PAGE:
BMP signaling in a biomechanical context
Bone Morphogenetic Proteins (BMPs) are important regulators in a multitude of cellular processes and their signaling pathway is tightly controlled by a regulatory network including not only biochemical factors but also mechanical cues. The abundance of mechanical forces in the body contributes to shaping and homeostasis of many tissues and cell types, such as endothelial cells, osteoblasts or muscle cells. Mechanical signals that control cell fate decisions may comprise active forces, such as compressive or shear forces, but may also be encoded by substrate characteristics like stiffness, geometry or ligand spacing.
The Knaus Lab investigates the interplay between BMP signaling and mechanotransduction mainly in three contexts: bone development and metabolism, physiological and pathological blood flow in the vascular system, and instruction of mesenchymal progenitors by mechanical signals encoded in the extracellular matrix. To address our research questions we apply several bioreactor- and biomaterial-based cell culture systems that allow the modulation of the mechanical microenvironment. We in particular aim to unravel the molecular principles integrating mechanical signals into BMP signaling cascades and focus on their physiological outcome in different cell systems. Specifically we are interested in crosstalks of BMP signaling to the cytoskeleton, adhesion sites, ion channels, and the cilium, as well as defining the role of the BMP receptors in mechanoresponsiveness of the cell. Further, we use hydrogel-based culture system to analyze how substrate properties such as stiffness, ligand presentation and integrin-ECM interactions shape the cellular response on a molecular and functional level.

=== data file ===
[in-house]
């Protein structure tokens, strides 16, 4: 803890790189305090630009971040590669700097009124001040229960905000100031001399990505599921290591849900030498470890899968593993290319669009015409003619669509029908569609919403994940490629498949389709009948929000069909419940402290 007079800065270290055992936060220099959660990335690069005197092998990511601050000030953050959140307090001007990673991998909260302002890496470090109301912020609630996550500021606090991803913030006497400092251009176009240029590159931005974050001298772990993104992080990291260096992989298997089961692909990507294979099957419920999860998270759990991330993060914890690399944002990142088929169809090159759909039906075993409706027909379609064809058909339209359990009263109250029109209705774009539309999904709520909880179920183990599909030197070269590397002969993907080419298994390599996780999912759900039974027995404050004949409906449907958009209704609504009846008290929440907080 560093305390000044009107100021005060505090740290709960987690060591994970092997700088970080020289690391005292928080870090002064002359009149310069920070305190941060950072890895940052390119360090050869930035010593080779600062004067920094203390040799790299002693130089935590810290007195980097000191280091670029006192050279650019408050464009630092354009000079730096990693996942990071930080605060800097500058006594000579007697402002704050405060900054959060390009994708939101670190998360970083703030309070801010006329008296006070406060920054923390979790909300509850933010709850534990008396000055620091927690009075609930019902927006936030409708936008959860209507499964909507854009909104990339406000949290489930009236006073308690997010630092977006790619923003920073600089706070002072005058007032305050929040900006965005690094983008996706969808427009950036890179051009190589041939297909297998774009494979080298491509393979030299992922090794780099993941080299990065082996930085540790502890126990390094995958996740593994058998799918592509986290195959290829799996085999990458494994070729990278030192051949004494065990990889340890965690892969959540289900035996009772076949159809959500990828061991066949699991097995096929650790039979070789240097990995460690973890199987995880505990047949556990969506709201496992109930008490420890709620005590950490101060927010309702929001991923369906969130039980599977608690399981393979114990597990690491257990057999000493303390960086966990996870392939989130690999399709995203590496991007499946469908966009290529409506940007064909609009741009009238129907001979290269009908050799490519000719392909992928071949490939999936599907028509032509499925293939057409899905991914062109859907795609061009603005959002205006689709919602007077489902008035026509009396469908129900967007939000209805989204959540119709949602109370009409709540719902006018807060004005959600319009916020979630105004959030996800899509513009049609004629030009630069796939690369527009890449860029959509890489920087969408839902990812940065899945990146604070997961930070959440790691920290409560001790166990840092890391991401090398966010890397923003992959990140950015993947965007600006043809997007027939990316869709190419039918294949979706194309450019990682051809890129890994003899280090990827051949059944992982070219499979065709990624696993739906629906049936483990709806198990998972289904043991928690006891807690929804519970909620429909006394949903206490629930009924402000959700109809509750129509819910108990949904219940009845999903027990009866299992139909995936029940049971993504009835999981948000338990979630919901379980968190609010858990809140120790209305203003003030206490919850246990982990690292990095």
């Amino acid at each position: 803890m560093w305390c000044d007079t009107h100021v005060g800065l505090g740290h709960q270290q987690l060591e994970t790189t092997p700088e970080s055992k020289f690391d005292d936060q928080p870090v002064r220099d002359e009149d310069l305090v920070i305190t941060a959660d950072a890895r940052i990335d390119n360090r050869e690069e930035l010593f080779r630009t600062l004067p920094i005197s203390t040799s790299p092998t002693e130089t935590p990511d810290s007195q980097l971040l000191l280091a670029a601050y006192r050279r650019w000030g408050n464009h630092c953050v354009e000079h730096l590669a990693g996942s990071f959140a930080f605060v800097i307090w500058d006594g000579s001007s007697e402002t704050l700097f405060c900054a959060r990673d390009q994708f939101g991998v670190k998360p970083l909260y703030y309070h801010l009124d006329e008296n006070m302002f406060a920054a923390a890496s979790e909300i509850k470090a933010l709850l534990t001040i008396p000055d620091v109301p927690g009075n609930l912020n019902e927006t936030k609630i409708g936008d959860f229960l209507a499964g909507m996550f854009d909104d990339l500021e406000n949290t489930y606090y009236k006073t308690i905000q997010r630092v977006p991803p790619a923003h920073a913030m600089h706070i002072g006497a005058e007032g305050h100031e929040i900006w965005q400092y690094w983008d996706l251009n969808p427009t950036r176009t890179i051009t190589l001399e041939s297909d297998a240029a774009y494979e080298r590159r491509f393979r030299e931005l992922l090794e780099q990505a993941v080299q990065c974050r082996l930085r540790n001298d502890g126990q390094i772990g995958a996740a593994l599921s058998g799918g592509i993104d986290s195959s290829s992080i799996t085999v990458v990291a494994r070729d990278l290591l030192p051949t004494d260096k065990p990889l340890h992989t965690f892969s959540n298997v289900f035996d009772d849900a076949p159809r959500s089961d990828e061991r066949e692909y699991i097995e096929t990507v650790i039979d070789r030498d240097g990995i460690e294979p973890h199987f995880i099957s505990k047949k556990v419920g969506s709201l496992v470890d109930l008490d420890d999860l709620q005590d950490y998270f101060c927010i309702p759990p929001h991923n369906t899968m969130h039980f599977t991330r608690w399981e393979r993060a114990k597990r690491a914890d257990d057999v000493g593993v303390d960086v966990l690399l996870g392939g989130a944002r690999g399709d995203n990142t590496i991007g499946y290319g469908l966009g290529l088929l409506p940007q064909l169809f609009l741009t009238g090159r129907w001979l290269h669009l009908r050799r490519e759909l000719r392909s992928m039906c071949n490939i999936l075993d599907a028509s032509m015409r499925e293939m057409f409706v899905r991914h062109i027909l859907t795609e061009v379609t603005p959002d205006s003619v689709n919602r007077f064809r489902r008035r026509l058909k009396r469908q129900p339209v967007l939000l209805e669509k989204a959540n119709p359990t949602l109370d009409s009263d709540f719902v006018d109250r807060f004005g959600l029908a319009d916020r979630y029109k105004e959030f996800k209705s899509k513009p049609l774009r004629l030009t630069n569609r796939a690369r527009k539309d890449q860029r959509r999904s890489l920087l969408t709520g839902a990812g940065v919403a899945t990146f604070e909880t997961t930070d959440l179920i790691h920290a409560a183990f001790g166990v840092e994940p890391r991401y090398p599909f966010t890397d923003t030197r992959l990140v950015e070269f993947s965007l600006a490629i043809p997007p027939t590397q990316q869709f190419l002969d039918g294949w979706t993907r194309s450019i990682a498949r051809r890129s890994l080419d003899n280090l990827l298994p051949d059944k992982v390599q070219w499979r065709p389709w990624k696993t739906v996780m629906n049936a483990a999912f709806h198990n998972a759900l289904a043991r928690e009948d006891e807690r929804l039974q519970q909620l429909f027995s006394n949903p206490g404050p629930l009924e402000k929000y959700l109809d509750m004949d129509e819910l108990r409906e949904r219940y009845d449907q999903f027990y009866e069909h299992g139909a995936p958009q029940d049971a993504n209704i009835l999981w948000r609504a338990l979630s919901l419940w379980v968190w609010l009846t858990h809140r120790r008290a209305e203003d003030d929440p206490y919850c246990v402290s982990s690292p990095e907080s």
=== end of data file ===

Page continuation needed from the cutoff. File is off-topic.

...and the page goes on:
A more detailed understanding of this crosstalk in respect to molecular interactions will be indispensable in the future, in particular to understand BMP-related diseases as well as with regard to an efficient clinical application of BMP ligands.
- 2D and 3D culture of cells on substrates with varying stiffness, architecture, and biochemical functionalization
- High resolution microscopy of fixed and living cells
- Bioreactor systems to apply compressive and shear forces of different magnitudes
- Proteinbiochemical and expression analyses of cellular responses to different mechanical inputs
- Dr. Ansgar Petersen, Zelluläre Biomechanik, Julius Wolff Institut für Biomechanik und Muskuloskeletale Regeneration, Charite, Berlin
- Associate Professor of Pediatrics Prof. Dr. Hans-Georg Simon, Stanley Manne Children's Research Institute, Northwestern University, Chicago
- Prof. Dr. Carsten Werner, Institute of Biofunctional Polymer Materials, Leibniz-Institut für Polymerforschung e.V. Dresden
- Forschergruppe 2165 – Regeneration in Aged
- Berlin Brandenburg School for Regenerative Therapies